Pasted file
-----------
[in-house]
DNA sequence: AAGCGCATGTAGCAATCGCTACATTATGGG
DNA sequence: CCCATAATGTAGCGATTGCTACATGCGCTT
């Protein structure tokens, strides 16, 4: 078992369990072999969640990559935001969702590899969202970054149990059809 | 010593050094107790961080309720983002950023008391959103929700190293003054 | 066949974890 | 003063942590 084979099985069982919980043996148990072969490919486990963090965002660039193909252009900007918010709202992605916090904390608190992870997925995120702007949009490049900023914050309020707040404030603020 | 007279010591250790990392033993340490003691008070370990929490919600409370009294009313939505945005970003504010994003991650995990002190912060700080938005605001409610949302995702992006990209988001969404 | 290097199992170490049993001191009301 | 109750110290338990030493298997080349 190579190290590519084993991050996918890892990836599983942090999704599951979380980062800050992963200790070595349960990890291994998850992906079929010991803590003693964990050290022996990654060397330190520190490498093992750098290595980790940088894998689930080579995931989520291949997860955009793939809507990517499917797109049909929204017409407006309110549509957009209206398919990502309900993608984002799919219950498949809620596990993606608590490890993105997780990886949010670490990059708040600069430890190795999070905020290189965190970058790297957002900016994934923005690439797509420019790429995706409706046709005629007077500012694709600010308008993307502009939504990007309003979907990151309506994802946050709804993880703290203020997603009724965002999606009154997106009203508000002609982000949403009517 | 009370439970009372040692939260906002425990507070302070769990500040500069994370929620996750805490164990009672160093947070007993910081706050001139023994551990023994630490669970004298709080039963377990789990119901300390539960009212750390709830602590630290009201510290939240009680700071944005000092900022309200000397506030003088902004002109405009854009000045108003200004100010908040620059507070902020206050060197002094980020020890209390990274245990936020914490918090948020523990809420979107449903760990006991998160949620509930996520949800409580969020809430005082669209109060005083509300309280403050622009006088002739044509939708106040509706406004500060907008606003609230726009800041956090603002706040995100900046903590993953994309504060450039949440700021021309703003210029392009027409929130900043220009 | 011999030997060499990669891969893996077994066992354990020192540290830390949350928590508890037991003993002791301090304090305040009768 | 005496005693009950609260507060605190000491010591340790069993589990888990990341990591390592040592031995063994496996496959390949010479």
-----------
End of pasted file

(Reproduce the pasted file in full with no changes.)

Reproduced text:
[in-house]
DNA sequence: AAGCGCATGTAGCAATCGCTACATTATGGG
DNA sequence: CCCATAATGTAGCGATTGCTACATGCGCTT
């Protein structure tokens, strides 16, 4: 078992369990072999969640990559935001969702590899969202970054149990059809 | 010593050094107790961080309720983002950023008391959103929700190293003054 | 066949974890 | 003063942590 084979099985069982919980043996148990072969490919486990963090965002660039193909252009900007918010709202992605916090904390608190992870997925995120702007949009490049900023914050309020707040404030603020 | 007279010591250790990392033993340490003691008070370990929490919600409370009294009313939505945005970003504010994003991650995990002190912060700080938005605001409610949302995702992006990209988001969404 | 290097199992170490049993001191009301 | 109750110290338990030493298997080349 190579190290590519084993991050996918890892990836599983942090999704599951979380980062800050992963200790070595349960990890291994998850992906079929010991803590003693964990050290022996990654060397330190520190490498093992750098290595980790940088894998689930080579995931989520291949997860955009793939809507990517499917797109049909929204017409407006309110549509957009209206398919990502309900993608984002799919219950498949809620596990993606608590490890993105997780990886949010670490990059708040600069430890190795999070905020290189965190970058790297957002900016994934923005690439797509420019790429995706409706046709005629007077500012694709600010308008993307502009939504990007309003979907990151309506994802946050709804993880703290203020997603009724965002999606009154997106009203508000002609982000949403009517 | 009370439970009372040692939260906002425990507070302070769990500040500069994370929620996750805490164990009672160093947070007993910081706050001139023994551990023994630490669970004298709080039963377990789990119901300390539960009212750390709830602590630290009201510290939240009680700071944005000092900022309200000397506030003088902004002109405009854009000045108003200004100010908040620059507070902020206050060197002094980020020890209390990274245990936020914490918090948020523990809420979107449903760990006991998160949620509930996520949800409580969020809430005082669209109060005083509300309280403050622009006088002739044509939708106040509706406004500060907008606003609230726009800041956090603002706040995100900046903590993953994309504060450039949440700021021309703003210029392009027409929130900043220009 | 011999030997060499990669891969893996077994066992354990020192540290830390949350928590508890037991003993002791301090304090305040009768 | 005496005693009950609260507060605190000491010591340790069993589990888990990341990591390592040592031995063994496996496959390949010479």